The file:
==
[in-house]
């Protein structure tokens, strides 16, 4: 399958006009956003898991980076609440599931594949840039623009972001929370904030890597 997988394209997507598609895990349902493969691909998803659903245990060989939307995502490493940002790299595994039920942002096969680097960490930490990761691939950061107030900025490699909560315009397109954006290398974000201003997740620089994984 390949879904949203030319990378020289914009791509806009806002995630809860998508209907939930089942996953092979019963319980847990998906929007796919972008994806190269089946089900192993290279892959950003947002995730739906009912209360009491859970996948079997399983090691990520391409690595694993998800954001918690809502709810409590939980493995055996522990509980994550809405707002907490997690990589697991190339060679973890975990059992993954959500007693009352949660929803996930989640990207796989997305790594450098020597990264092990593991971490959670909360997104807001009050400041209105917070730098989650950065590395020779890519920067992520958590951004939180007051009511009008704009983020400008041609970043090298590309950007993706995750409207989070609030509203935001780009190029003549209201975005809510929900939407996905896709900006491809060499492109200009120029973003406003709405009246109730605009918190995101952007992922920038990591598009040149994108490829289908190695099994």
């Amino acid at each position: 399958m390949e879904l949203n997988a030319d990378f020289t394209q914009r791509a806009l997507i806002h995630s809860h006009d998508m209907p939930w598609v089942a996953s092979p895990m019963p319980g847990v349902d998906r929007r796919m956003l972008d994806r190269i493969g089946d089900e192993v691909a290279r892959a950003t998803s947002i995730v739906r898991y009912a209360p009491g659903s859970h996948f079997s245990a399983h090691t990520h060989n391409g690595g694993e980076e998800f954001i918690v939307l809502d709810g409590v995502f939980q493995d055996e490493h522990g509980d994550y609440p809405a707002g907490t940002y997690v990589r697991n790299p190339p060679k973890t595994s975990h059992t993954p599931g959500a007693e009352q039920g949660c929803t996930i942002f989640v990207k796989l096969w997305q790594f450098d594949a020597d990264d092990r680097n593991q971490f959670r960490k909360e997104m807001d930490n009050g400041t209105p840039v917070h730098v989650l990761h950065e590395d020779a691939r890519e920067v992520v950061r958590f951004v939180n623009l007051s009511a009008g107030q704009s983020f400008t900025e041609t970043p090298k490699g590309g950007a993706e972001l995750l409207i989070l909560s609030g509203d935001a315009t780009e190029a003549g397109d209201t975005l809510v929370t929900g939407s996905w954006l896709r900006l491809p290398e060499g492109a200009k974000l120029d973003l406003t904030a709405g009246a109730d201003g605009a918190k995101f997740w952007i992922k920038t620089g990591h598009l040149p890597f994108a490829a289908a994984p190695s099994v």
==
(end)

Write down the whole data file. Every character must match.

[in-house]
């Protein structure tokens, strides 16, 4: 399958006009956003898991980076609440599931594949840039623009972001929370904030890597 997988394209997507598609895990349902493969691909998803659903245990060989939307995502490493940002790299595994039920942002096969680097960490930490990761691939950061107030900025490699909560315009397109954006290398974000201003997740620089994984 390949879904949203030319990378020289914009791509806009806002995630809860998508209907939930089942996953092979019963319980847990998906929007796919972008994806190269089946089900192993290279892959950003947002995730739906009912209360009491859970996948079997399983090691990520391409690595694993998800954001918690809502709810409590939980493995055996522990509980994550809405707002907490997690990589697991190339060679973890975990059992993954959500007693009352949660929803996930989640990207796989997305790594450098020597990264092990593991971490959670909360997104807001009050400041209105917070730098989650950065590395020779890519920067992520958590951004939180007051009511009008704009983020400008041609970043090298590309950007993706995750409207989070609030509203935001780009190029003549209201975005809510929900939407996905896709900006491809060499492109200009120029973003406003709405009246109730605009918190995101952007992922920038990591598009040149994108490829289908190695099994």
């Amino acid at each position: 399958m390949e879904l949203n997988a030319d990378f020289t394209q914009r791509a806009l997507i806002h995630s809860h006009d998508m209907p939930w598609v089942a996953s092979p895990m019963p319980g847990v349902d998906r929007r796919m956003l972008d994806r190269i493969g089946d089900e192993v691909a290279r892959a950003t998803s947002i995730v739906r898991y009912a209360p009491g659903s859970h996948f079997s245990a399983h090691t990520h060989n391409g690595g694993e980076e998800f954001i918690v939307l809502d709810g409590v995502f939980q493995d055996e490493h522990g509980d994550y609440p809405a707002g907490t940002y997690v990589r697991n790299p190339p060679k973890t595994s975990h059992t993954p599931g959500a007693e009352q039920g949660c929803t996930i942002f989640v990207k796989l096969w997305q790594f450098d594949a020597d990264d092990r680097n593991q971490f959670r960490k909360e997104m807001d930490n009050g400041t209105p840039v917070h730098v989650l990761h950065e590395d020779a691939r890519e920067v992520v950061r958590f951004v939180n623009l007051s009511a009008g107030q704009s983020f400008t900025e041609t970043p090298k490699g590309g950007a993706e972001l995750l409207i989070l909560s609030g509203d935001a315009t780009e190029a003549g397109d209201t975005l809510v929370t929900g939407s996905w954006l896709r900006l491809p290398e060499g492109a200009k974000l120029d973003l406003t904030a709405g009246a109730d201003g605009a918190k995101f997740w952007i992922k920038t620089g990591h598009l040149p890597f994108a490829a289908a994984p190695s099994v």